David Amerland
Google's Assistant Thinks Horses Have Six Legs

Semantic Search Explained in a Nutshell

I started this morning with a worry that advances in artificial intelligence are so fast they are leapfrogging our ability to factor in ethics, which means the Terminator future of our nightmares may just be around the corner.

Then I asked Google’s powerful AI assistant “How many legs does a horse have?” and its answer totally put my fears to rest.

Now, laugh all you want first, but let’s see what this moment of AI stupidity actually tells us about search which we can use in marketing.

First, however, it’s important to note that the Wikipedia page the answer came from is one Wikipedia uses to make its point about the verifiability of facts.

Wikipedia is, indeed, a highly credible source. Google uses it without fact-checking it. In so doing it accepts it as the primary feed for information and because of its high degree of verifiability carries no further check. And, in this case, it clearly should have.

It demonstrates, if nothing else, the difficulty of the fourth of the 4Vs in search which affects validation.

Marketing And Credibility

What this shows however is the importance of establishing your website, brand or company as a highly credible source of information. If you truly want Google to rate highly what you put on the web and present it above similar information you may want to adopt the Verifiability approach of Wikipedia.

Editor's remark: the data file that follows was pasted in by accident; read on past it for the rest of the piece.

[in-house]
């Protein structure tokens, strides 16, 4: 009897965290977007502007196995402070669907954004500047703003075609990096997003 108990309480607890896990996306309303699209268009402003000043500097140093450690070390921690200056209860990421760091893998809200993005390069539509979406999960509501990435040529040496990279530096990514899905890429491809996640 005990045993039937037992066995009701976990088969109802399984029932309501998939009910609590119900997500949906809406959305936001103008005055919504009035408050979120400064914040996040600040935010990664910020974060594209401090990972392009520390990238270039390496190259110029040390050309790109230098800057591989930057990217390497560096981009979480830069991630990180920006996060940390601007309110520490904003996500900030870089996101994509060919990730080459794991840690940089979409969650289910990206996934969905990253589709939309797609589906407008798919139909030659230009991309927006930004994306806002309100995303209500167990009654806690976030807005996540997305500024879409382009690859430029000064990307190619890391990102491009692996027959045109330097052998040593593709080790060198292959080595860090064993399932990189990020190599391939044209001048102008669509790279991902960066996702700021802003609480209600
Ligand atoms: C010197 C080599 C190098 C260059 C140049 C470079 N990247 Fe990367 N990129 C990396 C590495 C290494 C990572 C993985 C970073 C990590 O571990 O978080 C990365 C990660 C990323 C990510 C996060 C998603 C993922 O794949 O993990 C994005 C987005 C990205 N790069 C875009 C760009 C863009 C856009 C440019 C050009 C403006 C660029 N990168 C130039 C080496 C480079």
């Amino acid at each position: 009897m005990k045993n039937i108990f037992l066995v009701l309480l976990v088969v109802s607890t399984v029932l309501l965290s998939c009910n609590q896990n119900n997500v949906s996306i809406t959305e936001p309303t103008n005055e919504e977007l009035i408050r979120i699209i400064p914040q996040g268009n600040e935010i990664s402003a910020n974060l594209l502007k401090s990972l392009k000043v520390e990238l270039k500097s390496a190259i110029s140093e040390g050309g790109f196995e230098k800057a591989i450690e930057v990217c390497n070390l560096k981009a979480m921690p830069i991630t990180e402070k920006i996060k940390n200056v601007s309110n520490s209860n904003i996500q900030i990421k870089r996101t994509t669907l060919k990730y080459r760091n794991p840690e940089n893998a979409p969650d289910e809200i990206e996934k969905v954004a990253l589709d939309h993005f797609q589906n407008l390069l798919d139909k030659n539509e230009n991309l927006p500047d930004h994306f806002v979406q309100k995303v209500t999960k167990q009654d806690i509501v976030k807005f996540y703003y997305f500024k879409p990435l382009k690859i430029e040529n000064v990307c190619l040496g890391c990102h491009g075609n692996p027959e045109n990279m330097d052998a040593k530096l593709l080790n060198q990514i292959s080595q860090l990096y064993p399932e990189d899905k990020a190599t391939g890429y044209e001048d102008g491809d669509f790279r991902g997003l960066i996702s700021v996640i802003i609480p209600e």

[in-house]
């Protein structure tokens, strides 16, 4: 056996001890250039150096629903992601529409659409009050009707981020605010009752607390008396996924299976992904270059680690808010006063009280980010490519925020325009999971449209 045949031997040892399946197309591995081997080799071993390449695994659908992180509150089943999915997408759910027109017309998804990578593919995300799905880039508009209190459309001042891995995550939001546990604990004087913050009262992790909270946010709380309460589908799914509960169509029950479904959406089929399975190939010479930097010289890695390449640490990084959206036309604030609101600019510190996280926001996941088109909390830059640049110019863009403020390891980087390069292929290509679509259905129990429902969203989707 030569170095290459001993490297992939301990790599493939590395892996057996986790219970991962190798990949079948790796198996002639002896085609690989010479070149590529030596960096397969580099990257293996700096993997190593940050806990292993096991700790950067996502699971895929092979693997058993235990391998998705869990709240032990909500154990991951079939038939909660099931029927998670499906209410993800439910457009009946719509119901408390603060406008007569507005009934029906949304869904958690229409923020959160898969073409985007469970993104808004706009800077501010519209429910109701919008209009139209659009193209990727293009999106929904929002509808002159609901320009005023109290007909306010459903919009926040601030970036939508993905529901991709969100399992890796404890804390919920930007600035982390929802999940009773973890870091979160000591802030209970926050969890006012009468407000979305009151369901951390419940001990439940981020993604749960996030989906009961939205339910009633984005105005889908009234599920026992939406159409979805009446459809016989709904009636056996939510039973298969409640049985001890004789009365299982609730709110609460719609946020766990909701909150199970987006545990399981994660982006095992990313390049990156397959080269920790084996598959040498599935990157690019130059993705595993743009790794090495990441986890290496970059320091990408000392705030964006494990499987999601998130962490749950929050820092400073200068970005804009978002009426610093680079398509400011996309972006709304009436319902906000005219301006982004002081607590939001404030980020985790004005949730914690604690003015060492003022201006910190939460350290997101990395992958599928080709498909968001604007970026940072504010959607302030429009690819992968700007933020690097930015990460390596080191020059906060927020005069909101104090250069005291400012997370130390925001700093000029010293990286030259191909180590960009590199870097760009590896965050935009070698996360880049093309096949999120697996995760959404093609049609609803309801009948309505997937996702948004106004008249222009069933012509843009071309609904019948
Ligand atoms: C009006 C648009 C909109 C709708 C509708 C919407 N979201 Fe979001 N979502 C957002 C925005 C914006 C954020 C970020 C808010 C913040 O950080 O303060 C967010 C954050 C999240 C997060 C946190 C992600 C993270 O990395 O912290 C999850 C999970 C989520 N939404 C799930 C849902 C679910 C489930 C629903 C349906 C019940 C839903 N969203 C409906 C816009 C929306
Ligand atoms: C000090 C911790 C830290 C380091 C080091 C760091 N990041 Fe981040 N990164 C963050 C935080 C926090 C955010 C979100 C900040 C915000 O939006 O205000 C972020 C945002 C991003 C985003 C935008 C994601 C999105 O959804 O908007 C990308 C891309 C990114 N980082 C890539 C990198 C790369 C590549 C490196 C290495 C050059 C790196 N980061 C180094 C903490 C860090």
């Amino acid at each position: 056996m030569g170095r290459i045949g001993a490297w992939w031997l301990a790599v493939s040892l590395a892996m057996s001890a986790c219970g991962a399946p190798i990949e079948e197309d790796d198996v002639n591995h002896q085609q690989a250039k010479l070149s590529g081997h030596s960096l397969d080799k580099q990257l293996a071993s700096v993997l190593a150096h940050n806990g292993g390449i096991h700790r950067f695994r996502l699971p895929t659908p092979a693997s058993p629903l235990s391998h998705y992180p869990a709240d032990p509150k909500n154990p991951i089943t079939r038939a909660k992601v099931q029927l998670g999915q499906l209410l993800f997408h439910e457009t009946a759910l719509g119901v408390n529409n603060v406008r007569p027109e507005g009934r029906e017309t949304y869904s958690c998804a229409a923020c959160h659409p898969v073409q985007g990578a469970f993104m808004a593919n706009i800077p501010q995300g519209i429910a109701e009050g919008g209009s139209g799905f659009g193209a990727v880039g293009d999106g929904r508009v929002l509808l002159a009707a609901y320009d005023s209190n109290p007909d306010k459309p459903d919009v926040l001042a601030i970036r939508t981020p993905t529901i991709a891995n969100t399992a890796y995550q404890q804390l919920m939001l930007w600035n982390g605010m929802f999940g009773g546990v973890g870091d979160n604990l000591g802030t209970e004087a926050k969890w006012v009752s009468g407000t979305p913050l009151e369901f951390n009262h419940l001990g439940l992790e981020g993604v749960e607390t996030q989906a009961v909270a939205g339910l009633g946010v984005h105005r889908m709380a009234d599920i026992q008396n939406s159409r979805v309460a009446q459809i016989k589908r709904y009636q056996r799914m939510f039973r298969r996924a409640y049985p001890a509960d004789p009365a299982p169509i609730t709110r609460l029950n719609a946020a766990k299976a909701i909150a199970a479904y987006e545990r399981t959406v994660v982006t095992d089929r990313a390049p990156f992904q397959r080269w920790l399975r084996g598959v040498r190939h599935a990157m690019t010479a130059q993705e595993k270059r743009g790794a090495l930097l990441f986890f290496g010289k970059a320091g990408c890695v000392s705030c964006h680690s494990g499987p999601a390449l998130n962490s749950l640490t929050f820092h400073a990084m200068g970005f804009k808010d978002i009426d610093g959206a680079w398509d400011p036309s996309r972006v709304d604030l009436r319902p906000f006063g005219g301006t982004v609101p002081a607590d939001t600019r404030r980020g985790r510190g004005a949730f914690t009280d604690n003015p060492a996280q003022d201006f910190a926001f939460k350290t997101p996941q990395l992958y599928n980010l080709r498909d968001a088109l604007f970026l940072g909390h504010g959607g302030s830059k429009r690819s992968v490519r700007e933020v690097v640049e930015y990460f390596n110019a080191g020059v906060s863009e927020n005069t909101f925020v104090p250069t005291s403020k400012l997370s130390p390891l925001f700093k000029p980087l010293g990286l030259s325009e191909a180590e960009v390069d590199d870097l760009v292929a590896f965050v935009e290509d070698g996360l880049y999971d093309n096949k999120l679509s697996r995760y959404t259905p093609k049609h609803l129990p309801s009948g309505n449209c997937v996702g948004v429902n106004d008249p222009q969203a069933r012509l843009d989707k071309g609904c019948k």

So:

  1. Create content that has semantic density (check to see how the Wikipedia page actually goes into quite a lot of exhaustive depth about the number of legs on a horse).
  2. Back all your assertions with information (and links where necessary).
  3. Have a logical structure to the content you create.
  4. Have a clear internal linking strategy.
  5. Use syntax that is easy to index.

These five points create a recipe for intrinsic value in a web page which makes it easier to share in the social web as well as link to from other pages. Social web activity and links are signals which Google does use to determine the authoritativeness of a page and these you can control through the structure of the page and its content.

Get smart: SEO Help: 20 Semantic Search Steps that Will Help Your Business Grow is a practical step-by-step guide to applying semantic search principles to your business.

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